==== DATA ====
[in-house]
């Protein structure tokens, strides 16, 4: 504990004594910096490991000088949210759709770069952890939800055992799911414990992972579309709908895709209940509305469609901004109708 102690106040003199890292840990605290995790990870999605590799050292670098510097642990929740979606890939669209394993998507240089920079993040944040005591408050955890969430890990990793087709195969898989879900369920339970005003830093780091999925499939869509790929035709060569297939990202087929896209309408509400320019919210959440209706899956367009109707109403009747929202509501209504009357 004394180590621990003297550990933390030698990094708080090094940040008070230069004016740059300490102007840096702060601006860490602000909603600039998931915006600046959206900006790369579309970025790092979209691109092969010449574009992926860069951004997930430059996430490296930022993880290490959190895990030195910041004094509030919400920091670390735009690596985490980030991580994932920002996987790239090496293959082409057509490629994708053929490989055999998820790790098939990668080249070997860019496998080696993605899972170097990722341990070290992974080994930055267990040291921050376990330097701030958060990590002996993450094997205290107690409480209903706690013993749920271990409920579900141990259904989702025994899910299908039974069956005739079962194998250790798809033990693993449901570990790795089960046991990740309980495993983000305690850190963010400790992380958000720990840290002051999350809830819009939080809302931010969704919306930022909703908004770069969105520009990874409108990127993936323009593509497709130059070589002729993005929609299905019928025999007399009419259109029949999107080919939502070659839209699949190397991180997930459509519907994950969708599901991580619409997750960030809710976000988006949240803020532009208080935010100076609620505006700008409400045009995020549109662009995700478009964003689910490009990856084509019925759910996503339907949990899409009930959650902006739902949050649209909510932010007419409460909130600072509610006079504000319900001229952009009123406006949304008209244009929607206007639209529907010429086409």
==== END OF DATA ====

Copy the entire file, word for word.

[in-house]
């Protein structure tokens, strides 16, 4: 504990004594910096490991000088949210759709770069952890939800055992799911414990992972579309709908895709209940509305469609901004109708 102690106040003199890292840990605290995790990870999605590799050292670098510097642990929740979606890939669209394993998507240089920079993040944040005591408050955890969430890990990793087709195969898989879900369920339970005003830093780091999925499939869509790929035709060569297939990202087929896209309408509400320019919210959440209706899956367009109707109403009747929202509501209504009357 004394180590621990003297550990933390030698990094708080090094940040008070230069004016740059300490102007840096702060601006860490602000909603600039998931915006600046959206900006790369579309970025790092979209691109092969010449574009992926860069951004997930430059996430490296930022993880290490959190895990030195910041004094509030919400920091670390735009690596985490980030991580994932920002996987790239090496293959082409057509490629994708053929490989055999998820790790098939990668080249070997860019496998080696993605899972170097990722341990070290992974080994930055267990040291921050376990330097701030958060990590002996993450094997205290107690409480209903706690013993749920271990409920579900141990259904989702025994899910299908039974069956005739079962194998250790798809033990693993449901570990790795089960046991990740309980495993983000305690850190963010400790992380958000720990840290002051999350809830819009939080809302931010969704919306930022909703908004770069969105520009990874409108990127993936323009593509497709130059070589002729993005929609299905019928025999007399009419259109029949999107080919939502070659839209699949190397991180997930459509519907994950969708599901991580619409997750960030809710976000988006949240803020532009208080935010100076609620505006700008409400045009995020549109662009995700478009964003689910490009990856084509019925759910996503339907949990899409009930959650902006739902949050649209909510932010007419409460909130600072509610006079504000319900001229952009009123406006949304008209244009929607206007639209529907010429086409």